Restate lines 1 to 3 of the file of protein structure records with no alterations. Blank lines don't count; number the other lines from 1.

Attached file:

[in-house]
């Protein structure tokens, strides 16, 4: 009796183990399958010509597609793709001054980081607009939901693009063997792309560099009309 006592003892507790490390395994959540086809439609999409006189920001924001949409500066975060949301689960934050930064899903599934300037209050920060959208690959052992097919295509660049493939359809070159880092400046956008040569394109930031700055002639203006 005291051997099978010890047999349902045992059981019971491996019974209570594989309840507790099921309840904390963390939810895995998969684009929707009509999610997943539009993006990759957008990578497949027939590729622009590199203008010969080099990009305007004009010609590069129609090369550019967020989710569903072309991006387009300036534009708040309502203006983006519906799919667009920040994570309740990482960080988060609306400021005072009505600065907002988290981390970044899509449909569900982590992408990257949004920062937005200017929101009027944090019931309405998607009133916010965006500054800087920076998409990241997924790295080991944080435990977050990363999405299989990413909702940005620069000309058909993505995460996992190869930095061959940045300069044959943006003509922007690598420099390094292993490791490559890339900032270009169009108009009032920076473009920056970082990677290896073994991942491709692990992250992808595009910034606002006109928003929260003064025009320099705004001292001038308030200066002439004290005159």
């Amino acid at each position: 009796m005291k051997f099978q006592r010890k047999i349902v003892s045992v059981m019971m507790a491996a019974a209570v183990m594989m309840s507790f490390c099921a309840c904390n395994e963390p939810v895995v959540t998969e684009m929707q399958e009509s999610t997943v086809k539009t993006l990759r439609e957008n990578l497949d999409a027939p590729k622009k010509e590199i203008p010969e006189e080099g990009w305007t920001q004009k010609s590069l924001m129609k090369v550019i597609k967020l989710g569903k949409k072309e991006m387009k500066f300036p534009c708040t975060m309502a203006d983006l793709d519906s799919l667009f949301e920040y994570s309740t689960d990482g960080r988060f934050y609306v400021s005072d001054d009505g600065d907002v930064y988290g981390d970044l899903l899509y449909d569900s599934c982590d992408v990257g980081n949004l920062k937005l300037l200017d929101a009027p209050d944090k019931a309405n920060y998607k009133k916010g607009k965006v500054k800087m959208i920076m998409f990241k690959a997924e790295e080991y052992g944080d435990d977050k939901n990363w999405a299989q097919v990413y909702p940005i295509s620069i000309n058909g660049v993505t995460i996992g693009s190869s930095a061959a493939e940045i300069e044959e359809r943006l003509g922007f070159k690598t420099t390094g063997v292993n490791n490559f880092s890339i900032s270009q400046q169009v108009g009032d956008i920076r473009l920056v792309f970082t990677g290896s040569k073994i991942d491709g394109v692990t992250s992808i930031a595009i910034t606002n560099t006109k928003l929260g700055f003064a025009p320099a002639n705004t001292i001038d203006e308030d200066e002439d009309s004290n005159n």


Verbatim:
[in-house]
């Protein structure tokens, strides 16, 4: 009796183990399958010509597609793709001054980081607009939901693009063997792309560099009309 006592003892507790490390395994959540086809439609999409006189920001924001949409500066975060949301689960934050930064899903599934300037209050920060959208690959052992097919295509660049493939359809070159880092400046956008040569394109930031700055002639203006 005291051997099978010890047999349902045992059981019971491996019974209570594989309840507790099921309840904390963390939810895995998969684009929707009509999610997943539009993006990759957008990578497949027939590729622009590199203008010969080099990009305007004009010609590069129609090369550019967020989710569903072309991006387009300036534009708040309502203006983006519906799919667009920040994570309740990482960080988060609306400021005072009505600065907002988290981390970044899509449909569900982590992408990257949004920062937005200017929101009027944090019931309405998607009133916010965006500054800087920076998409990241997924790295080991944080435990977050990363999405299989990413909702940005620069000309058909993505995460996992190869930095061959940045300069044959943006003509922007690598420099390094292993490791490559890339900032270009169009108009009032920076473009920056970082990677290896073994991942491709692990992250992808595009910034606002006109928003929260003064025009320099705004001292001038308030200066002439004290005159």
């Amino acid at each position: 009796m005291k051997f099978q006592r010890k047999i349902v003892s045992v059981m019971m507790a491996a019974a209570v183990m594989m309840s507790f490390c099921a309840c904390n395994e963390p939810v895995v959540t998969e684009m929707q399958e009509s999610t997943v086809k539009t993006l990759r439609e957008n990578l497949d999409a027939p590729k622009k010509e590199i203008p010969e006189e080099g990009w305007t920001q004009k010609s590069l924001m129609k090369v550019i597609k967020l989710g569903k949409k072309e991006m387009k500066f300036p534009c708040t975060m309502a203006d983006l793709d519906s799919l667009f949301e920040y994570s309740t689960d990482g960080r988060f934050y609306v400021s005072d001054d009505g600065d907002v930064y988290g981390d970044l899903l899509y449909d569900s599934c982590d992408v990257g980081n949004l920062k937005l300037l200017d929101a009027p209050d944090k019931a309405n920060y998607k009133k916010g607009k965006v500054k800087m959208i920076m998409f990241k690959a997924e790295e080991y052992g944080d435990d977050k939901n990363w999405a299989q097919v990413y909702p940005i295509s620069i000309n058909g660049v993505t995460i996992g693009s190869s930095a061959a493939e940045i300069e044959e359809r943006l003509g922007f070159k690598t420099t390094g063997v292993n490791n490559f880092s890339i900032s270009q400046q169009v108009g009032d956008i920076r473009l920056v792309f970082t990677g290896s040569k073994i991942d491709g394109v692990t992250s992808i930031a595009i910034t606002n560099t006109k928003l929260g700055f003064a025009p320099a002639n705004t001292i001038d203006e308030d200066e002439d009309s004290n005159n």